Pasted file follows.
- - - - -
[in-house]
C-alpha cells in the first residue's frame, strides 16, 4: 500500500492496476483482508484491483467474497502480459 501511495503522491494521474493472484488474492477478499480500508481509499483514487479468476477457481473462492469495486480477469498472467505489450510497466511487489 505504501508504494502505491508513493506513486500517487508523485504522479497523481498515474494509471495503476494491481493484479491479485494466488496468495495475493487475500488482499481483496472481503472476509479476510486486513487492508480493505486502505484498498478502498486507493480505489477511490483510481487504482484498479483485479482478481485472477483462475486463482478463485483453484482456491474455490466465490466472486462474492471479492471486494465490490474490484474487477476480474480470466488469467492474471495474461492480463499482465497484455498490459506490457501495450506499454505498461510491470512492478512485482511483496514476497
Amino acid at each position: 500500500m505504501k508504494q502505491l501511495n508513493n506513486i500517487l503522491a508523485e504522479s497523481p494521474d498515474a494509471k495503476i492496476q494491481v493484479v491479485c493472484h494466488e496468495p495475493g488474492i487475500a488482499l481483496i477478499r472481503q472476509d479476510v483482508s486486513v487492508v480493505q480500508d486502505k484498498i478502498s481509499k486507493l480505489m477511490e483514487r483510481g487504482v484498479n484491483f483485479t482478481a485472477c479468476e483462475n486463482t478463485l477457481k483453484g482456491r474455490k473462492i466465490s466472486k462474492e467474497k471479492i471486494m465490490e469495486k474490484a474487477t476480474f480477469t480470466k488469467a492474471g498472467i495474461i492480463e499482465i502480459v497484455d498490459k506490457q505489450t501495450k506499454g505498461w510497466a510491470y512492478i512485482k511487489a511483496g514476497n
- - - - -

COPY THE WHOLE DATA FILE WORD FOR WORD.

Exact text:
[in-house]
C-alpha cells in the first residue's frame, strides 16, 4: 500500500492496476483482508484491483467474497502480459 501511495503522491494521474493472484488474492477478499480500508481509499483514487479468476477457481473462492469495486480477469498472467505489450510497466511487489 505504501508504494502505491508513493506513486500517487508523485504522479497523481498515474494509471495503476494491481493484479491479485494466488496468495495475493487475500488482499481483496472481503472476509479476510486486513487492508480493505486502505484498498478502498486507493480505489477511490483510481487504482484498479483485479482478481485472477483462475486463482478463485483453484482456491474455490466465490466472486462474492471479492471486494465490490474490484474487477476480474480470466488469467492474471495474461492480463499482465497484455498490459506490457501495450506499454505498461510491470512492478512485482511483496514476497
Amino acid at each position: 500500500m505504501k508504494q502505491l501511495n508513493n506513486i500517487l503522491a508523485e504522479s497523481p494521474d498515474a494509471k495503476i492496476q494491481v493484479v491479485c493472484h494466488e496468495p495475493g488474492i487475500a488482499l481483496i477478499r472481503q472476509d479476510v483482508s486486513v487492508v480493505q480500508d486502505k484498498i478502498s481509499k486507493l480505489m477511490e483514487r483510481g487504482v484498479n484491483f483485479t482478481a485472477c479468476e483462475n486463482t478463485l477457481k483453484g482456491r474455490k473462492i466465490s466472486k462474492e467474497k471479492i471486494m465490490e469495486k474490484a474487477t476480474f480477469t480470466k488469467a492474471g498472467i495474461i492480463e499482465i502480459v497484455d498490459k506490457q505489450t501495450k506499454g505498461w510497466a510491470y512492478i512485482k511487489a511483496g514476497n